That includes getting ahead of emerging technology. We recognize that terrorists use the internet as a tool for recruitment, training, propaganda, and financing, often by exploiting the different ways men and women can be targeted online. Therefore, countries need to intelligently address this problem by investigating the gender-based strategies of terrorist groups, and by working with the internet industry to create effective solutions. G7 Security Ministers had an open conversation with the members of the Global Internet Forum to Counter Terrorism, comprised of Facebook, Google, Twitter, and Microsoft. We called upon these companies to work together with the G7 countries to address this complex problem on an urgent basis.


Apart from the use of the online space by terrorists, G7 partners must remain focused on the wide-ranging cyber threats facing each of our countries. Some of these threats include foreign interference in elections, cybercrime—which includes the theft of personal information—and threats to our critical infrastructure. While technology can make life easier for us, it can also make life easier for people who want to harm us. Technological innovations are occurring very rapidly, making it difficult for governments to keep up.

Because of the interconnected nature of this threat, we recognize that working together on this issue is more important than ever. Our discussion today allowed us to reaffirm our commitment to sharing information and best practices that will build our security in this important area.

I would like to thank my G7 colleagues for their participation in this meeting, and I look forward to advancing the work we committed to here today. I would also like to thank those who joined the discussions: the Gender Equality Advisory Council, the Global Internet Forum for Countering Terrorism and Interpol. I look forward to working with my French counterpart leading up to 2019, when France assumes the G7 Presidency, and with all of my G7 partners on these vital issues.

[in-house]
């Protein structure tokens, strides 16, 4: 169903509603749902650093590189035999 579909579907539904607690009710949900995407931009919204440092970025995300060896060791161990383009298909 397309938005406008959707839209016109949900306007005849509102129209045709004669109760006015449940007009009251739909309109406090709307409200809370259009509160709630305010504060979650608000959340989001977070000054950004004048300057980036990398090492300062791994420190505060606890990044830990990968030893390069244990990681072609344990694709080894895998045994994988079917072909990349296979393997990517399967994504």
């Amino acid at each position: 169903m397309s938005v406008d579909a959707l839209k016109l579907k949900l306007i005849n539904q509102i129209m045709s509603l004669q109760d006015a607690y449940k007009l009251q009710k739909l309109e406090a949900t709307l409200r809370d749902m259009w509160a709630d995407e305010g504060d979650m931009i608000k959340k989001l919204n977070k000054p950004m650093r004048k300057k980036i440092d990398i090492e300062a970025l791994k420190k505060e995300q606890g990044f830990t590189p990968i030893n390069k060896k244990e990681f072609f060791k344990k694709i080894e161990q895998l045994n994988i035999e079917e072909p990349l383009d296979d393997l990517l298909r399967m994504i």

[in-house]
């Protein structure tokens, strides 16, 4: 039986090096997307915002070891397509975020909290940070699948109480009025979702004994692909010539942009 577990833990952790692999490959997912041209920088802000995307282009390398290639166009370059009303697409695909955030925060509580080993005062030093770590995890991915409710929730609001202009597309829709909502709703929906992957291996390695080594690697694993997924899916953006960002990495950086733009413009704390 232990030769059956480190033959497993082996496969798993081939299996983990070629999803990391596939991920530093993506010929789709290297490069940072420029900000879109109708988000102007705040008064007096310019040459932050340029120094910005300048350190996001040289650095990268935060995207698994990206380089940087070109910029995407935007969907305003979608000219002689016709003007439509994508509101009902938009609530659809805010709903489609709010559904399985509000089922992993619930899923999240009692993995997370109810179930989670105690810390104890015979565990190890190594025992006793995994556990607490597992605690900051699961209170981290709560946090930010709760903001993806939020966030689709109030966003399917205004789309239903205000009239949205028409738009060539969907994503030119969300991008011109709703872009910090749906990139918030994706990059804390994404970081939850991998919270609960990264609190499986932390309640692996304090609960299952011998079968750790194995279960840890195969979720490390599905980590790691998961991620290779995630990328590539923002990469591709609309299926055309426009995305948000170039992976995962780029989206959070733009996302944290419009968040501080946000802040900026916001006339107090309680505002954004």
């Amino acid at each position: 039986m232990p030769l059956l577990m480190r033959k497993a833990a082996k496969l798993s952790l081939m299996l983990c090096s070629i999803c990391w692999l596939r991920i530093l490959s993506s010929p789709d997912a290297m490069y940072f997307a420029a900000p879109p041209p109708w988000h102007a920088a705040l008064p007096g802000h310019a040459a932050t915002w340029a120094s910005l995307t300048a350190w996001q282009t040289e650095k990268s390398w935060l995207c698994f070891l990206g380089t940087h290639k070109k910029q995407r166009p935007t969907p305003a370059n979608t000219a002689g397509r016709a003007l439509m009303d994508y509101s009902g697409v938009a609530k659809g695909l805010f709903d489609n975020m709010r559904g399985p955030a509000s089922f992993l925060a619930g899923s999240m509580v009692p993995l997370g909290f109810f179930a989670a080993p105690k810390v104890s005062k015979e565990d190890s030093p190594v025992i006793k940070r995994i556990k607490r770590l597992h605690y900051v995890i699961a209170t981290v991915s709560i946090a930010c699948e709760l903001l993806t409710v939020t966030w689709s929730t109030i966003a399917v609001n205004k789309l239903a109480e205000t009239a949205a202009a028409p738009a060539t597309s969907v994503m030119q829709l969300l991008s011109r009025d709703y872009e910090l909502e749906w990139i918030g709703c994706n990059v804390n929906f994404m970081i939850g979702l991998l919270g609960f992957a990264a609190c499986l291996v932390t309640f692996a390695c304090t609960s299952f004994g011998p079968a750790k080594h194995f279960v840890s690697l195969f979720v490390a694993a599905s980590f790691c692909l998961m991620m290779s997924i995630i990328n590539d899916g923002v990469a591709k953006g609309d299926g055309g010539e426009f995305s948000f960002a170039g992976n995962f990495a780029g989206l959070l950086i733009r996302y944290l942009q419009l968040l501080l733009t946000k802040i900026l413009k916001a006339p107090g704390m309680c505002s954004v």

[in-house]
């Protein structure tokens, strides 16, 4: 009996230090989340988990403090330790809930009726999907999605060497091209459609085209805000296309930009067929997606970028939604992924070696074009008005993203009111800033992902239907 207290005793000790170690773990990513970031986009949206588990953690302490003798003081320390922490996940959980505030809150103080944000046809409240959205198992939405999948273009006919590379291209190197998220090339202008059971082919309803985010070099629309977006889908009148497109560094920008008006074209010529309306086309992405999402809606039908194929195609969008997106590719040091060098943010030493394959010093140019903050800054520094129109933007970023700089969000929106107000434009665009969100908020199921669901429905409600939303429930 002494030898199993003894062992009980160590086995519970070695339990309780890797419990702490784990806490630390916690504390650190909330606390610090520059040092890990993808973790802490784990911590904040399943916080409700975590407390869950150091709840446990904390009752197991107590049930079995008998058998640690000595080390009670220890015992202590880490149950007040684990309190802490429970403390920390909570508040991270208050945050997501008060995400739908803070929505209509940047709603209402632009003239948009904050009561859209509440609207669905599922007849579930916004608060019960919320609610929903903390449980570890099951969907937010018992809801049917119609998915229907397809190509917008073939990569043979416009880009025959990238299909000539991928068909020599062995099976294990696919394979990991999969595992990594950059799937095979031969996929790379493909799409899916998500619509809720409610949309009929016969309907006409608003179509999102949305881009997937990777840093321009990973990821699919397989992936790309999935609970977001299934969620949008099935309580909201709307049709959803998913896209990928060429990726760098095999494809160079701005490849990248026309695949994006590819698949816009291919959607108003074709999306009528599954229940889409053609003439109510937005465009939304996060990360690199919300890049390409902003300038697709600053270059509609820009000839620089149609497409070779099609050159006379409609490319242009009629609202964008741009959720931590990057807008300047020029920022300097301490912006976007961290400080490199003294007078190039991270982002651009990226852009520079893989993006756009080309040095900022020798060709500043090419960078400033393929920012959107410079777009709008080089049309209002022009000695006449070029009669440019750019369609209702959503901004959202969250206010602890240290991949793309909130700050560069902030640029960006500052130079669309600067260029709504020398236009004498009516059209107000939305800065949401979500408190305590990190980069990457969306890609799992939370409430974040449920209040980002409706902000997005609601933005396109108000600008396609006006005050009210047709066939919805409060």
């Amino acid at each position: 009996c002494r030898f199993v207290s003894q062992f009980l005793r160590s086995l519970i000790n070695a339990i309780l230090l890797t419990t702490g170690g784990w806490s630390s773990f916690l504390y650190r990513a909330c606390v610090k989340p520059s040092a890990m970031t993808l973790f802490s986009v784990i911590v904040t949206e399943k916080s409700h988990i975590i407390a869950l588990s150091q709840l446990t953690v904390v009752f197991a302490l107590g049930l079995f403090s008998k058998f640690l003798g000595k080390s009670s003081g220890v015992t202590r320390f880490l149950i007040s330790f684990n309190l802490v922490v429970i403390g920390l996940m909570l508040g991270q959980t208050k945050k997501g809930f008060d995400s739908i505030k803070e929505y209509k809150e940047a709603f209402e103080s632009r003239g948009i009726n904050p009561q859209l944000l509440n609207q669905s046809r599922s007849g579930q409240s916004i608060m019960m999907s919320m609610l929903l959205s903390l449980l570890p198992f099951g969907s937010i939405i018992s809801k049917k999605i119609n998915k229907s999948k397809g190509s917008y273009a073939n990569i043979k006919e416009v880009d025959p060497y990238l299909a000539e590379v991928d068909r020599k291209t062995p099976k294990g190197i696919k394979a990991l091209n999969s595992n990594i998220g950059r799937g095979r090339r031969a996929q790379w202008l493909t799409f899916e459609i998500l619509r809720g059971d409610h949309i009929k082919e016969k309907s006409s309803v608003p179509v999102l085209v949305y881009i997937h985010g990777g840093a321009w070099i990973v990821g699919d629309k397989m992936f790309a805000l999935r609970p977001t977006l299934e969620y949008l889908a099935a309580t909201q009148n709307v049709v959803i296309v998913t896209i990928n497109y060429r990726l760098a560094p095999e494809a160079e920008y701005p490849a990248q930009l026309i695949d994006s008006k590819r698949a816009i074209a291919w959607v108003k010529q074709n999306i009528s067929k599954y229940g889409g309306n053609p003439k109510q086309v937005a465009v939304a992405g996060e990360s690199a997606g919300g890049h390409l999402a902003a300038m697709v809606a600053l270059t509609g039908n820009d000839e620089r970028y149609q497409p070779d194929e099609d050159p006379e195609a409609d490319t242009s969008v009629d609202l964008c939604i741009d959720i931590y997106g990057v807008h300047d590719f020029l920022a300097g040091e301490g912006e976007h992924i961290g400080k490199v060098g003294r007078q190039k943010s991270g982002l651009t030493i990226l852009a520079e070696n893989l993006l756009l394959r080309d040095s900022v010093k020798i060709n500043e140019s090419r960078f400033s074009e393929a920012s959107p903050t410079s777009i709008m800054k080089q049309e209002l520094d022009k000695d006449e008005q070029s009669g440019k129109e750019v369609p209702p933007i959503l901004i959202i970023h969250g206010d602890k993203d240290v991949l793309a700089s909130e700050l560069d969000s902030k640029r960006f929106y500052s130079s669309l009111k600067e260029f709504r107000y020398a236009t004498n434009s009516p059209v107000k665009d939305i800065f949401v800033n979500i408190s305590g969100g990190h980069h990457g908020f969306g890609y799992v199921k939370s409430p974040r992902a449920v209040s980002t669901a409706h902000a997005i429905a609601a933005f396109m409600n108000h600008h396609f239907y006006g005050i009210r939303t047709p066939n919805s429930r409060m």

G7 Security Ministers’ Commitments Paper


G7 countries continue to face complex challenges, ranging from terrorism and violent extremism to trafficking in persons. These issues threaten international peace and security and increase the vulnerability of our citizens, with disproportionate effects on women and girls.

Concerted action is required to address these issues. As such, we, the G7 Security Ministers and Members of the European Union, met to develop concrete approaches to strengthen security, protect our core democratic values, and work towards building a more peaceful and secure world.

We commit to working together to strengthen the fight against terrorism, address violent extremism, including its use of the internet, tackle threats to cyber security, and combat trafficking in persons.

Recognizing the importance of gender equality and women’s empowerment, we worked closely with Canada’s Gender Equality Advisory Council to help guide the integration of gender considerations throughout our commitments. We commit to ensuring approaches to these complex issues include meaningful participation of women in decision-making, and consider the impact on vulnerable populations as well as marginalized groups.

We reaffirm our commitment to fully implementing the Taormina Leaders’ statement on the fight against terrorism and violent extremism and the Ischia joint communiqué, building on the Ise-Shima Action Plan.

1. Managing Threats Domestically